Brussels, 27 February 2024

Over the last few weeks, IMPALA has been gathering views on Apple’s proposal to apply a 10% stream rate uplift for music available in spatial audio, in a move which will have negative consequences for parts of the industry, particularly for independent labels and their artists.

The boost in royalties, as already highlighted in the press, is less accessible to independents. This can be due to the upfront costs involved when recording new tracks and having to remix already released repertoire. Some may also choose not to use this format, simply as a creative choice. With Apple’s revenue pool being finite, a multiplier for spatially-enabled plays inevitably translates to diminished earnings for those unable to access it, which compounds the impact on independents.

IMPALA welcomes efforts to grow the debate about how to reform the streaming market. However, the rationale for this particular reform should have nothing to do with revenue allocation. While we understand that enhanced formats aim to be for the benefit of the fans, it should not result in reducing the rates for tracks not released in a specific format. 

IMPALA invites Apple to discuss alternative ways, rather than unilaterally introducing significant changes, resulting in the redirection of revenues from independents to be redistributed among the major players. This is a delicate issue given the market power generally of Apple, as well as the majors and the fact that it disproportionately affects emerging and less-streamed artists, niche genres, smaller markets, and less mainstream languages. This goes in opposition to IMPALA’s own streaming recommendations which seek to grow revenues overall and end dilution, as well as promote diversity within the streaming ecosystem.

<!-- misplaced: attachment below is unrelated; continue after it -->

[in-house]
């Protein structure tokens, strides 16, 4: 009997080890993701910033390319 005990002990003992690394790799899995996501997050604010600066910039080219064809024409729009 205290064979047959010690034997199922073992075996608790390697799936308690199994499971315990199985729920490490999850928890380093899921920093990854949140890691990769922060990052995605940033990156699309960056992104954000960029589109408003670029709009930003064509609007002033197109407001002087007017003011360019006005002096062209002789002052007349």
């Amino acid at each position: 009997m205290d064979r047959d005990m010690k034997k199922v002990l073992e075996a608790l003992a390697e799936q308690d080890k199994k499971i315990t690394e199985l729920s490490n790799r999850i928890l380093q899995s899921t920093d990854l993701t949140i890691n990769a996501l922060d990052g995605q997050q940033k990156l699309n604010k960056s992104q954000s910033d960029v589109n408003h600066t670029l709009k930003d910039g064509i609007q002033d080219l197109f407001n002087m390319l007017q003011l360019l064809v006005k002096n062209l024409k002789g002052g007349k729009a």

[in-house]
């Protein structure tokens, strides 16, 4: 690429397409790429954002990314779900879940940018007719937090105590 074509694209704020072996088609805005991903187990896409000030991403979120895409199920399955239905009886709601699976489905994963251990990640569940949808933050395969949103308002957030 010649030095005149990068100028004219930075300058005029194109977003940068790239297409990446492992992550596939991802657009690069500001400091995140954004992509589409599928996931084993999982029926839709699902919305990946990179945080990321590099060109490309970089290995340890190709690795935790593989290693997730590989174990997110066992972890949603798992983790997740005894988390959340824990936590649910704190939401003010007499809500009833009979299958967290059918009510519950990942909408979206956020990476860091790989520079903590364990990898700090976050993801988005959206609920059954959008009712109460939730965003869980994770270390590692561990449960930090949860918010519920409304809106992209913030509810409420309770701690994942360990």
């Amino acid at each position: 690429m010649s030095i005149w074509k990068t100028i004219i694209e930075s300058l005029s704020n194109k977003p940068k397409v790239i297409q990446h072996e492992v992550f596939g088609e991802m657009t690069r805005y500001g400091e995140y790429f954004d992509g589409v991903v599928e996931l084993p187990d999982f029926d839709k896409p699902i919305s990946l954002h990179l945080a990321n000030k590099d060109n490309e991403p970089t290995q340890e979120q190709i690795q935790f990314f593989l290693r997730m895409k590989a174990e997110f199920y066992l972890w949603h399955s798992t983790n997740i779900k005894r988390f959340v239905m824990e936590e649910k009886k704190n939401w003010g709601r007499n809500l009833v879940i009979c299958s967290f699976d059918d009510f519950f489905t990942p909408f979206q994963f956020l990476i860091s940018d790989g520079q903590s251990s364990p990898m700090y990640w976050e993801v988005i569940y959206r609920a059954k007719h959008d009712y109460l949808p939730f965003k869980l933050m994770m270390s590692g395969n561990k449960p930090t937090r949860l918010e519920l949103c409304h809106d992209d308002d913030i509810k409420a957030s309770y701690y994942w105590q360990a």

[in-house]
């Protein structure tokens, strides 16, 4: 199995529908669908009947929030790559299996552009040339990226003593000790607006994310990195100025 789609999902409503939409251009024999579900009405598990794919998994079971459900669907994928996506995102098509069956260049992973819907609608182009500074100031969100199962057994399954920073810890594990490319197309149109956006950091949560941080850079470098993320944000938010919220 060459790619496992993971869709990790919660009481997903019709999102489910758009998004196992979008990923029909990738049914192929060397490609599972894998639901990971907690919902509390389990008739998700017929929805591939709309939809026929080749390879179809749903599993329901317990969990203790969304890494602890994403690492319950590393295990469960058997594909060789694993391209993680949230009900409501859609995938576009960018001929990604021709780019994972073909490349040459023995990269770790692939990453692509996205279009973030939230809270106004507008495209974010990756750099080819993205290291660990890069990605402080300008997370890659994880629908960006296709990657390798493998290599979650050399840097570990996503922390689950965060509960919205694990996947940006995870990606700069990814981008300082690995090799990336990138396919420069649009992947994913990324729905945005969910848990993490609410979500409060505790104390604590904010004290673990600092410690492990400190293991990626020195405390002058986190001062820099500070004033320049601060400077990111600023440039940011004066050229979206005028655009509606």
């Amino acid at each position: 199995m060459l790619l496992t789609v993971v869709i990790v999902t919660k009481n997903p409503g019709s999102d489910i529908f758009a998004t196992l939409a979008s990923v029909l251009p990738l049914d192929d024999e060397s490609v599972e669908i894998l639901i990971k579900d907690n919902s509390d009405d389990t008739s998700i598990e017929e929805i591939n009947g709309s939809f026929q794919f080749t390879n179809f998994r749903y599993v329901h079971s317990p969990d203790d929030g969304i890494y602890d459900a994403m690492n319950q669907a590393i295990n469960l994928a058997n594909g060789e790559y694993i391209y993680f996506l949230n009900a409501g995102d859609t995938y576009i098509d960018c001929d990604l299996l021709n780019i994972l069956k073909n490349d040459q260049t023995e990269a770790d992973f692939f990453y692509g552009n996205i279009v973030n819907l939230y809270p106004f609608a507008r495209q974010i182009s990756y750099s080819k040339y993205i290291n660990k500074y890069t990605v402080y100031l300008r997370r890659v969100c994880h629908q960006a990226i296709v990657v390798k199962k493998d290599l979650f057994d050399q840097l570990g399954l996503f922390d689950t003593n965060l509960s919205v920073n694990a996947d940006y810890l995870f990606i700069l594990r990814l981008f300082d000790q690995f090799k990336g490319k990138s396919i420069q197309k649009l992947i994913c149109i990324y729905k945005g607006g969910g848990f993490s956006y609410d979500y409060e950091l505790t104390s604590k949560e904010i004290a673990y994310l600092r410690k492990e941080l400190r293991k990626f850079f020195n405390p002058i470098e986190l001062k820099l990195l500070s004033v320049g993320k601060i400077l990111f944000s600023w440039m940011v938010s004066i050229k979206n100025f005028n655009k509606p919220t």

IMPALA’s Executive Chair Helen Smith commented: “We support moves by services to recognise sound quality in a way that is objectively fair and sustainable. Our invitation to Apple on this proposal is to look at alternative ways to achieve this rather than linking it to streaming reform. We look forward to our board meeting next month at Apple’s emblematic office in Battersea. We also refer again to IMPALA’s 10-point plan to reform the current royalty allocation models to ensure fairness and sustainability for all artists, accelerate revenues and promote a broader diversity of emerging talent. Our plan also recognises the untapped commercial potential in smaller markets, particularly within Europe, and has proposed initiatives to unlock this potential and promote cultural and linguistic diversity within the streaming landscape.”

Mark Kitcatt, Chair of IMPALA’s streaming reform group and CEO of Everlasting Records and Popstock Distribuciones added: “Changes to the streaming ecosystem are now being pushed out by the global streaming services which dominate the landscape. IMPALA started this discussion three years ago, and we appreciate Apple’s efforts to improve sound quality. We would like to explore other ways of achieving this. For us this is simply not a streaming reform issue. If Apple remains committed to adjusting revenue allocations, let’s explore other options together.”



IMPALA was established in 2000 and now represents over 6000 independent music companies in Europe. 99% of Europe’s music companies are small, micro and medium businesses and self-releasing artists. Known as the independents, they are world leaders in terms of innovation and discovering new music and artists – they produce more than 80% of all new releases and account for 80% of the sector’s jobs. IMPALA’s mission is to grow the independent music sector sustainably, return more value to artists, promote diversity and entrepreneurship, improve political access, inspire change, and increase access to finance. IMPALA works on a range of key issues for its members, runs various award schemes and has a programme aimed at businesses who want to develop a strategic relationship with the European independent sector – Friends of IMPALA.

IMPALA – Independent Music Companies Association

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